(Corrects to add missing word “year” to headline)
By Cecile Lefort and Charlotte Greenfield
SYDNEY/WELLINGTON, Jan 11 (Reuters) - Australian shares plunged to 2-1/2-year lows on Monday, while their New Zealand peers also fell, as concerns about China’s policymakers’ ability to calm the country’s share market took a toll on risk appetite.
The S&P/ASX 200 index crumbled 1.6 percent, or 79.43 points, to 4,911.4 by 0105 GMT. The benchmark shed 5.7 percent last week, its largest such loss since 2011 and the worst opening week on record.
The absence of Tokyo for a holiday made liquidity even thinner, heightening volatility and sending investors to the safety of the yen and government bonds.
“Ongoing concerns about China, the Federal Reserve and commodity prices, it’s all one-way traffic at the moment, resulting in very negative sentiment,” said Ben Le Brun, a market analyst at OptionsXpress, seeing key support for the index around 4,900.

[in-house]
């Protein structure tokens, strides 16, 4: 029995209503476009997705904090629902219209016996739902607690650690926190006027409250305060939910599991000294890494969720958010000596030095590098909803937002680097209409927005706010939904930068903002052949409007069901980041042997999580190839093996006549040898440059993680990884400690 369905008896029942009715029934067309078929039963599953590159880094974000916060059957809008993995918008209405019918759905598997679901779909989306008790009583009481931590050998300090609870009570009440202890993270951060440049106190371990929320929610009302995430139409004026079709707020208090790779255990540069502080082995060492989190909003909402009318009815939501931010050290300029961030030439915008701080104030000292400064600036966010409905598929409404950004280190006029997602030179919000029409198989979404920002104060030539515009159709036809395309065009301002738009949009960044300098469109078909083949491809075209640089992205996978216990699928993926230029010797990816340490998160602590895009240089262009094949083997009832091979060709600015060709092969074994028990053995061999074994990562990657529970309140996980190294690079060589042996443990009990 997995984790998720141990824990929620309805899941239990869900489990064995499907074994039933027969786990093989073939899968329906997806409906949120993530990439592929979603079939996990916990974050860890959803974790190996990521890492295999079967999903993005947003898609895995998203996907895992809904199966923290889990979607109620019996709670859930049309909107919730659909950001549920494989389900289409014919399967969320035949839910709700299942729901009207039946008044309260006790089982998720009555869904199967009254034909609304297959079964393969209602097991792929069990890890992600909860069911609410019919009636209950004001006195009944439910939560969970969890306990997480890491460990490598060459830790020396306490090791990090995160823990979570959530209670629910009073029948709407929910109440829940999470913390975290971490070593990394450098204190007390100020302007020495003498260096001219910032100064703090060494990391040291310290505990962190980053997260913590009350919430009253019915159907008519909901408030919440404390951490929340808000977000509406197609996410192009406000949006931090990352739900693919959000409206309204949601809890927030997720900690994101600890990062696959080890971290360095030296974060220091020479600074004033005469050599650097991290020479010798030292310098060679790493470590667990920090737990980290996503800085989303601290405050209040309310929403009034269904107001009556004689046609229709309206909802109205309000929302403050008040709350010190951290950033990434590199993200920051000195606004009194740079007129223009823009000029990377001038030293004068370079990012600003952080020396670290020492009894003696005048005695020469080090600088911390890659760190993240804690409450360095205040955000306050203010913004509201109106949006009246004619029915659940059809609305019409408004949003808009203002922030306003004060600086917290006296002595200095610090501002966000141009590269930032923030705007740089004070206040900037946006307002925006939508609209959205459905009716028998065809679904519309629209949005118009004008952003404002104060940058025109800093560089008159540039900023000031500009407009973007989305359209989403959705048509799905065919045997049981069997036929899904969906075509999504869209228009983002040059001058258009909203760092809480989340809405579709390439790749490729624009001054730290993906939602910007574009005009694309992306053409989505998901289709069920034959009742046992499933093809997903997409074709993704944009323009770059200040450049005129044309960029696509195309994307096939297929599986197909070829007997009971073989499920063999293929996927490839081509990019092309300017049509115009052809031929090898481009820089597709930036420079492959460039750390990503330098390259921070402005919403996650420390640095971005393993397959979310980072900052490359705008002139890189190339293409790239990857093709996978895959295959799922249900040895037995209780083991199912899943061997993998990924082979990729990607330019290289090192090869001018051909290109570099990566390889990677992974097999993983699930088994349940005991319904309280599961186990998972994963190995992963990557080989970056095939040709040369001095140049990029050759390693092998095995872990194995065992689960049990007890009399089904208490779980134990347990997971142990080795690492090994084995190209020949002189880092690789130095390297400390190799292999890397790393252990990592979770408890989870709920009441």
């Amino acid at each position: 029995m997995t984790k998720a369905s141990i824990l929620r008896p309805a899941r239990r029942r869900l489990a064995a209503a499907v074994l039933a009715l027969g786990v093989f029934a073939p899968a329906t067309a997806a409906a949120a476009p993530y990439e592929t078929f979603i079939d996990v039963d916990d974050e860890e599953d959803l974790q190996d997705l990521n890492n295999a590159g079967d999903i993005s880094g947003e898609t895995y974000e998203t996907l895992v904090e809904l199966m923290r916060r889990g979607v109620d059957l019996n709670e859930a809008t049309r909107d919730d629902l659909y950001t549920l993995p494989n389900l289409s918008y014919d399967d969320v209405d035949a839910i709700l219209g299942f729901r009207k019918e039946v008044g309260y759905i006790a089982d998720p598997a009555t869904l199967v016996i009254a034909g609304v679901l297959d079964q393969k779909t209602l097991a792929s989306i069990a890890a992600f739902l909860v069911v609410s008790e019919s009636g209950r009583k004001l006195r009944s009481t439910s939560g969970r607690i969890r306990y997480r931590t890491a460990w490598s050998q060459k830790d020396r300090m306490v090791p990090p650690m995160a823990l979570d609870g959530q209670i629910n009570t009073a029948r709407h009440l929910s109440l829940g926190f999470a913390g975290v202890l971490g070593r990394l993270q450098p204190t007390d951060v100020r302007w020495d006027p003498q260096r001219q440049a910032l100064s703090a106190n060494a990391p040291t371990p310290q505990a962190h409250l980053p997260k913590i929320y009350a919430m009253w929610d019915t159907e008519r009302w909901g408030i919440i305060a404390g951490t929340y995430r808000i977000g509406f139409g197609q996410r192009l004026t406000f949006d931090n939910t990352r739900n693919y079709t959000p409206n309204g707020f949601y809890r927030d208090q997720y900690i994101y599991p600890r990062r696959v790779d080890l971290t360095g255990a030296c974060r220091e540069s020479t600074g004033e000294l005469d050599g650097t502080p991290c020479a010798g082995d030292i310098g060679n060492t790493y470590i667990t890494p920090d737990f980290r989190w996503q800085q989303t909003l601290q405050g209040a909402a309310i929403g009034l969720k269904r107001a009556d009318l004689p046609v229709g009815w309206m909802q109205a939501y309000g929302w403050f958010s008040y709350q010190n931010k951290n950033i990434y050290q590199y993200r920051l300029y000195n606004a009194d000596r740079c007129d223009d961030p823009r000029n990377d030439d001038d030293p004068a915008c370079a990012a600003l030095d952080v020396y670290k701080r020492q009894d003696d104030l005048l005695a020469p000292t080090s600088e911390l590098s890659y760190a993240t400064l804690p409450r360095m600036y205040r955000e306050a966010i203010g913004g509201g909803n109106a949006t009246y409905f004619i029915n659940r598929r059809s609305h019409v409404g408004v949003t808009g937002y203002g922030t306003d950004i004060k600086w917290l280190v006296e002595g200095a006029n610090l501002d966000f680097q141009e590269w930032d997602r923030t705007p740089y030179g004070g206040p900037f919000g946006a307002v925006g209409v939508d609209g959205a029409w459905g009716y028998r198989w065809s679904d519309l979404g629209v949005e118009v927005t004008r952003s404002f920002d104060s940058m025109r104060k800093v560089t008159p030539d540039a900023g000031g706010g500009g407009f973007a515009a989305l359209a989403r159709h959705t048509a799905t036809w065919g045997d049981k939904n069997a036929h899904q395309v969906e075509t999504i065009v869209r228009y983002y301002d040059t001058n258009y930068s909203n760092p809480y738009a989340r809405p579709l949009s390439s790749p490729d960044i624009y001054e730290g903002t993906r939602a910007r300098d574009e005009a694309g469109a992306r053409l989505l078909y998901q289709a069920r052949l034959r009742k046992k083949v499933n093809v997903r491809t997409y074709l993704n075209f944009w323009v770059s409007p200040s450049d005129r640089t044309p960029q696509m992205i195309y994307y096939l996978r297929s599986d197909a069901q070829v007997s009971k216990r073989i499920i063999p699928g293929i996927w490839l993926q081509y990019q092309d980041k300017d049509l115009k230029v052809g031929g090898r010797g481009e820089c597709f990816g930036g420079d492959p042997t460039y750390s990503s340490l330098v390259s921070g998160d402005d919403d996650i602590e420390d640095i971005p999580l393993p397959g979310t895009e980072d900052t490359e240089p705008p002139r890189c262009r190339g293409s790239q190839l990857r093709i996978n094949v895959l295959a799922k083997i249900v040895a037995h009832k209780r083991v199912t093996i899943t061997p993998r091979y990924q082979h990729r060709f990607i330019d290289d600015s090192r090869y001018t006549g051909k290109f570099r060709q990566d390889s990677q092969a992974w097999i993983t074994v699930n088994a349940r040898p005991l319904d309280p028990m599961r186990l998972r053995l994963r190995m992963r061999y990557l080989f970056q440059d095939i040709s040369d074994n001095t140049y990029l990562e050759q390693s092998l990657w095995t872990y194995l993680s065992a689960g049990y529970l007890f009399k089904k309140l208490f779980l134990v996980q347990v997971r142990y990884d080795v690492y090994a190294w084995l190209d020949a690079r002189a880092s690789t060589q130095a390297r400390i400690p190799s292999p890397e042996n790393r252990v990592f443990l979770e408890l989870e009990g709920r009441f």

Losses were across the board, but heavyweight resource sector was among the hardest hit with miner BHP Billiton at a fresh 10-year low. Rio Tinto skidded 4 percent to its weakest in 7 years.
Investors sold the financial sector with Australia and New Zealand Banking Group, Westpac Banking Corp and Commonwealth Bank of Australia at least 1.5 percent lower. National Australia Bank plumbed its weakest levels since mid-2013, while Macquarie Group fell 3.6 percent.
Likewise, there was not much love across the Tasman Sea with New Zealand’s benchmark NZX 50 index off 0.9 percent or 56.7 points to 6,101.410, heading for its fifth session of losses on Monday.
Sky TV led losses, falling 2.12 percent whilst Fletcher Building lost 1.7 percent.
Accounting software company Xero lost 1.14 percent, continuing to edge down after a rally in the final days of last year.
The biggest gainer was Z Energy Ltd which rose 1.2 percent as investors sought bargains from the energy retailer’s lower price after five consecutive sessions of falls.
For more individual stocks activity click on (Editing by Simon Cameron-Moore)